This is where the magic begins. No matter how you dress them up, the meals you eat are only going to be as good as the quality of food that you use. This goes for taste as well as nutrition and fresher is always better. Do not be fooled however by products that are simply labeled ‘fresh’. Marketers know what consumers ideally desire but unfortunately they are still willing to cut corners to keep their costs down and make a profit.


As a general rule, the more commercial the store is the more likely their available products are lower in quality, be it GMO infused, pesticide ridden or otherwise. Local supermarkets do better to keep up the integrity of their produce, although they charge more for the good organic stuff and their standards do not always meet up to your body’s needs. You are what you eat. Your body is composed of natural processes that are fueled best by pure, natural foods.


These additives slow down and clutter up our bodies’ metabolism and digestion. This is the reason why we are seeing an increase in so many food-related illnesses today like gluten allergies, Celiac Disease, lactose intolerance and so on. These statements are not 100% verified, however with a little research on your own and connecting the dots, it does not take much to put the pieces together.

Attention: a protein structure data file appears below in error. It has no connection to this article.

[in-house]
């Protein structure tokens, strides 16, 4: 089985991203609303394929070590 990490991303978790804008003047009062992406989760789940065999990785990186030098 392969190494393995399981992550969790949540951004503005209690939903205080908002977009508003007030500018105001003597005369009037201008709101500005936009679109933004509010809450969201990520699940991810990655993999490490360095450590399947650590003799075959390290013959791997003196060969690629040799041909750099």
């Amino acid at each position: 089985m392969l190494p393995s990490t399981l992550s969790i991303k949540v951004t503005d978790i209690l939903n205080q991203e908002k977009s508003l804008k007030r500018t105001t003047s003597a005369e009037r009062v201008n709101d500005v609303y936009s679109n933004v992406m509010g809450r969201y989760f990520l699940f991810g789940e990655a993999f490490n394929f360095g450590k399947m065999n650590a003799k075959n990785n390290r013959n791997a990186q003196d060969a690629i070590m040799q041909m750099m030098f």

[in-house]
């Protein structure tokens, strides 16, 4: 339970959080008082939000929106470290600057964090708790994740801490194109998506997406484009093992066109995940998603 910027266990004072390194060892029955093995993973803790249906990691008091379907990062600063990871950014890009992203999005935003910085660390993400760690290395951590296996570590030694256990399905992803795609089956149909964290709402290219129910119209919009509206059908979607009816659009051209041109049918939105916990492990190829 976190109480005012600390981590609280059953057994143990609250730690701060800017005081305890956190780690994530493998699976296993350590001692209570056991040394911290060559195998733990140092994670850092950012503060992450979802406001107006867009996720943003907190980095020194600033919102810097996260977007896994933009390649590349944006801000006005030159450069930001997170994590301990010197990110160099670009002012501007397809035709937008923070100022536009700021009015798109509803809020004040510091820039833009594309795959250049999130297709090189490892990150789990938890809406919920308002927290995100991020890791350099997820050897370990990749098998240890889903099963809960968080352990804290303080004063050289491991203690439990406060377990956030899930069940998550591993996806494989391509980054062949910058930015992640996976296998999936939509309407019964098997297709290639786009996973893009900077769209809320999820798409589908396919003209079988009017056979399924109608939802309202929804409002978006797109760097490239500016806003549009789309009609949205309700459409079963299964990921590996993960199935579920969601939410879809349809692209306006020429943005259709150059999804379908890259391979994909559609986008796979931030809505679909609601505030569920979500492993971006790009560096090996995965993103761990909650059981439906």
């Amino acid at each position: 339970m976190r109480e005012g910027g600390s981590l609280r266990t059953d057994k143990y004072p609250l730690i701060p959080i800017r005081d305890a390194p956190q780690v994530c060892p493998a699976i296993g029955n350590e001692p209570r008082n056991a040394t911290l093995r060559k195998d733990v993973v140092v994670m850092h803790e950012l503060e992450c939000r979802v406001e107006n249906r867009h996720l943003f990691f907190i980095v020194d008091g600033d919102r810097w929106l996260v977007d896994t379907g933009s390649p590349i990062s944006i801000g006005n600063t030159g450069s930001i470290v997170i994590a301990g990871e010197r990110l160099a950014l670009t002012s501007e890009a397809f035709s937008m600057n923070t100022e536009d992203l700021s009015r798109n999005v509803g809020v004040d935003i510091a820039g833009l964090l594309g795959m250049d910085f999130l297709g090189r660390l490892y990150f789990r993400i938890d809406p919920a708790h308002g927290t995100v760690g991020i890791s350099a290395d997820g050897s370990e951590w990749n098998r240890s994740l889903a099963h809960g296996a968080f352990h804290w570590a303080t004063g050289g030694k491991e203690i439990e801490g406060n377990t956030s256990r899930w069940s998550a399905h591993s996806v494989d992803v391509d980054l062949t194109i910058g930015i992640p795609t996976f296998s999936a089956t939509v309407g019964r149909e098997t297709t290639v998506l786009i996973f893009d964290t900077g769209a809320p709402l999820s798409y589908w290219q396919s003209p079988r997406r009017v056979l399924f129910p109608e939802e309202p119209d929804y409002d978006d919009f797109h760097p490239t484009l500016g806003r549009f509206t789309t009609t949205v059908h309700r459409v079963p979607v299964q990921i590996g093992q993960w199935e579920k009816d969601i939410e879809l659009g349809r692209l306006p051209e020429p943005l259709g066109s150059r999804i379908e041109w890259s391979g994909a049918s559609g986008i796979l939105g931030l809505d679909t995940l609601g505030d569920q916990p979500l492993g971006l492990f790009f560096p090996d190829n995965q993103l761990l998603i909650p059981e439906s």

If commercial or local supermarkets are the absolute and only option for your area without going too far out of your way, you will still do fine. The bottom line here is to shop fresh produce and organic as much as you can without going over your budget, especially including meats and free-range, cage-free eggs.